COMPANIES will be forced to give 40 per cent of their most senior jobs to women as part of the SNP’s plans for independence – but the move has been branded as “ludicrous” and “ridiculous” by business leaders and opposition politicians.
Under the Deputy First Minister’s plans, large public and private organisations would be compelled by law to introduce a quota for the number of female directors.
Nicola Sturgeon said an SNP government in an independent Scotland would bring in laws to force big firms to keep 40 per cent of their top jobs for women.
Norway has a law requiring at least 40 per cent of public limited company board members to be women. The Government has already attempted to ensure that 40 per cent of public board appointments are reserved for women.
However, Ms Sturgeon said the move could be extended to private firms to boost female representation on private company boards as well.
She said: “We are still underrepresented in the governance of companies and public authorities.
“A stronger voice for women at the top table will help ensure that the policies that flow from these boards challenge inequality rather than perpetuate it.
“So, with responsibility for equalities, we could take action, backed by legislation if necessary, to ensure that a clear target – I would argue at least 40 per cent – of places on boards were occupied by women.”
She said there were “deep-seated” gender inequalities that still hold women back and she insisted that Westminster governments had failed to do enough to tackle the problems.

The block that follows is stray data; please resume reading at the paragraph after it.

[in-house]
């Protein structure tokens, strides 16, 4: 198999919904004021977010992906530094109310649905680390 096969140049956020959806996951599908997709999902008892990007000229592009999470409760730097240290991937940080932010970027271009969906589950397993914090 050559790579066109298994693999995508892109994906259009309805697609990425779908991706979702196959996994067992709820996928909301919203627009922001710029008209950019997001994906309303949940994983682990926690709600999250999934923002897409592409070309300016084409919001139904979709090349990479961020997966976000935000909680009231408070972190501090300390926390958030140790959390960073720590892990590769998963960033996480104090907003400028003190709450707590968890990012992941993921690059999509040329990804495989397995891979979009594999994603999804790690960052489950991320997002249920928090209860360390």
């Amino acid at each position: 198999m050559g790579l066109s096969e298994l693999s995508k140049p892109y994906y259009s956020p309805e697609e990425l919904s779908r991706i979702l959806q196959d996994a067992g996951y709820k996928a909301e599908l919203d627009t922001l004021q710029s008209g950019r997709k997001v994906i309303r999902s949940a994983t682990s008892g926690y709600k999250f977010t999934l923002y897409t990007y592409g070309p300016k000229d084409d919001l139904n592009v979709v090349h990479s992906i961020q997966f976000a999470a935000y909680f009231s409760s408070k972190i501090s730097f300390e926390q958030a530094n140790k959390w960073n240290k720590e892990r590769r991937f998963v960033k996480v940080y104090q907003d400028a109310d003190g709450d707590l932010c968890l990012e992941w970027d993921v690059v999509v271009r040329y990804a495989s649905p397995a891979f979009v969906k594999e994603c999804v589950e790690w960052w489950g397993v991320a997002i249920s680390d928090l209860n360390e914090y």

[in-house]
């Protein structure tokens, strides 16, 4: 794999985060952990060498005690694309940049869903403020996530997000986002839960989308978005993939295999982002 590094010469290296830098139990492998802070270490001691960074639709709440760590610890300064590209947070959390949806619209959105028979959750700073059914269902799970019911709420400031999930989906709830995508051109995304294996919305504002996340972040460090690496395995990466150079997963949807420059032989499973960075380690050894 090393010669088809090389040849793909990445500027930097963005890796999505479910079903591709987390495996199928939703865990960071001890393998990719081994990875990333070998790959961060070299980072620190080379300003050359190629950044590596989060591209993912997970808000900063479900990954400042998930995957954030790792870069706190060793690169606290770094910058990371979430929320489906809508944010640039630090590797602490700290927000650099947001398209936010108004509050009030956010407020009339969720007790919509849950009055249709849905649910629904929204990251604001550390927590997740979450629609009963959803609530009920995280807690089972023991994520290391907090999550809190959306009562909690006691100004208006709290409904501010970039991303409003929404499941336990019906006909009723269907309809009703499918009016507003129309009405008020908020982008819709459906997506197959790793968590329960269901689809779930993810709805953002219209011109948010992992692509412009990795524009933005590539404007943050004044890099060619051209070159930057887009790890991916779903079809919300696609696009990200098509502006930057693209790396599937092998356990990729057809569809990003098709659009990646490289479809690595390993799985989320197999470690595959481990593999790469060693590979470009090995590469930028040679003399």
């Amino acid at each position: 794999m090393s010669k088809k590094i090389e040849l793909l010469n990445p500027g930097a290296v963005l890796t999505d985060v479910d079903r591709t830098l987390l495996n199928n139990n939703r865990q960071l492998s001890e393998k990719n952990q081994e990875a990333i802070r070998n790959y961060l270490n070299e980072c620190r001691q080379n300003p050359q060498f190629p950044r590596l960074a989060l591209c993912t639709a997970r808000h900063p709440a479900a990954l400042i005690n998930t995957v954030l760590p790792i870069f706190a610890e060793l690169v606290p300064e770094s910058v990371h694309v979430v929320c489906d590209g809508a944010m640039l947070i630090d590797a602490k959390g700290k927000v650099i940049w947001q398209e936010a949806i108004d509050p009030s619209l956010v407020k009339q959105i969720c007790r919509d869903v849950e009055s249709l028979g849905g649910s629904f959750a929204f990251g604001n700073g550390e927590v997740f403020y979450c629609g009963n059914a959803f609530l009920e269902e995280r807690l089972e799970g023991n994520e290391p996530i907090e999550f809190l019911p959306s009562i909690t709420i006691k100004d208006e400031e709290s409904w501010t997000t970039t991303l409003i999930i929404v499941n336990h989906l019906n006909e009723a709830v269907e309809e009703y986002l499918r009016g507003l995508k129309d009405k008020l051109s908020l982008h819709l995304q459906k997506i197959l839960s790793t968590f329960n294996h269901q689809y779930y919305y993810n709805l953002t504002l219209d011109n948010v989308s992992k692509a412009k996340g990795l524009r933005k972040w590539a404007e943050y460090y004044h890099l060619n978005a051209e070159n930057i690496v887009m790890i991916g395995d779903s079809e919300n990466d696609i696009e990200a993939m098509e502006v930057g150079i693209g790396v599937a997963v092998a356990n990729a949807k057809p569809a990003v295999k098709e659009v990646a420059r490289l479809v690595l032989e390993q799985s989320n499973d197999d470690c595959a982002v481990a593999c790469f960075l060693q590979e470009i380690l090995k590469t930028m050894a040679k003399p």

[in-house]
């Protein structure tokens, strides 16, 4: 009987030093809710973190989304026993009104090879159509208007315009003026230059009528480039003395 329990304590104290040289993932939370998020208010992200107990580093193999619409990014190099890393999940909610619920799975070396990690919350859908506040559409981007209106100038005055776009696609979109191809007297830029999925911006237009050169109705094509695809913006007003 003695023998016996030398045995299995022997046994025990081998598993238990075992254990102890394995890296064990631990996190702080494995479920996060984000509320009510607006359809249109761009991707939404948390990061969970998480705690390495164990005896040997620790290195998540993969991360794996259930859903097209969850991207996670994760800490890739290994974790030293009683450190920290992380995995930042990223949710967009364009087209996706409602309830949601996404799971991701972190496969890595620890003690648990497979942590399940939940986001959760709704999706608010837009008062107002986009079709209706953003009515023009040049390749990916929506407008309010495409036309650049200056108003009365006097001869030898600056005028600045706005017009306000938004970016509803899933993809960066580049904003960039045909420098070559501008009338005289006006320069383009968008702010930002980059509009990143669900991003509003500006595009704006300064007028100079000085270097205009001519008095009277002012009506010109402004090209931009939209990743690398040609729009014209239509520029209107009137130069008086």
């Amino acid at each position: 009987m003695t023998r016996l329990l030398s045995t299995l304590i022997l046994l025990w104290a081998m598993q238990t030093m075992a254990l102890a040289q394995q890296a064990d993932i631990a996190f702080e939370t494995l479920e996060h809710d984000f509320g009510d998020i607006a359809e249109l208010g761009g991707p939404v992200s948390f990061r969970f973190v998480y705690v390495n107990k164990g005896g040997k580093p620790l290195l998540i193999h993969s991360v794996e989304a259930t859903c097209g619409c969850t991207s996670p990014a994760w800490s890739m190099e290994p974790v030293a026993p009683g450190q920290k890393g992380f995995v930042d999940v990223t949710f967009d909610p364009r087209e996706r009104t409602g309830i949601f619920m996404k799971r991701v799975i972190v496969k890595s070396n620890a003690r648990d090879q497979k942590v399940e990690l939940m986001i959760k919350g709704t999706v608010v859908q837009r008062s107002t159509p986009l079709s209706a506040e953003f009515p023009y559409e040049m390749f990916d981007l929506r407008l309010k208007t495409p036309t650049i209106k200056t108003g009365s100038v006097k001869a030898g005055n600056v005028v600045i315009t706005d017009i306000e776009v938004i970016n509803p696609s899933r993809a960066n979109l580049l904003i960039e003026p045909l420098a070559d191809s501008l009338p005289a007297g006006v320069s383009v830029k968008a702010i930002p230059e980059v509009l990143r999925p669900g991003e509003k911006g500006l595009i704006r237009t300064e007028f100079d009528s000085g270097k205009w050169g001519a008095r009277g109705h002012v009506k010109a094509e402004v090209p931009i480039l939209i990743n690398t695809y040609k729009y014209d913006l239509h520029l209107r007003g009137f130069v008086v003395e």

Official government figures show that 17.3 per cent of directors of FTSE-100 listed company last year were female, a figure which has grown steadily from 12.5 per cent in 2010-11 and 6.2 per cent in 1999-2000.
However, the plan for quotas was attacked as “ludicrous” by Tory MSP Margaret Mitchell yesterday, with Scottish business leaders, including Michelle Mone, also expressing concern about the move.
Mrs Mitchell said: “I appreciate the intent behind it, but it’s a ludicrous idea to try to force businesses to take people on on that basis. There are other much more effective ways of improving equal opportunities without interfering in this way.”
Ms Mone, who built an underwear empire from her Glasgow office, branded the proposal “ridiculous” saying she would challenge “it all the way to the European courts” if Scotland voted for independence.
She said: “I think the SNP is proposing this because it thinks it will attract female voters – but it is wrong. It’s more likely to turn them away”.
David Watt, executive director of the Institute of Directors Scotland, also criticised the move, which he said “smacks of totalitarianism”.
He said: “While the target of 40 per cent may be in the right region, to pick an arbitrary number is not necessarily accurate because you have to ask, are 40 per cent of the senior applicants for these posts women?
“I am much more keen on building capacity and opportunity rather than setting an arbitrary target and I certainly don’t want legal compulsion.
“It may force boards to take on more women, and I have never spoken to a woman in business who thinks this is necessary. It smacks of totalitarianism.”
Iain McMillan, chief executive of CBI Scotland, said: “We do want to see more women on boards and have been campaigning for that for some time. But to legislate on that is not wise.
“The women on boards who I’ve spoken to are not in favour of legislation which is positive discrimination.”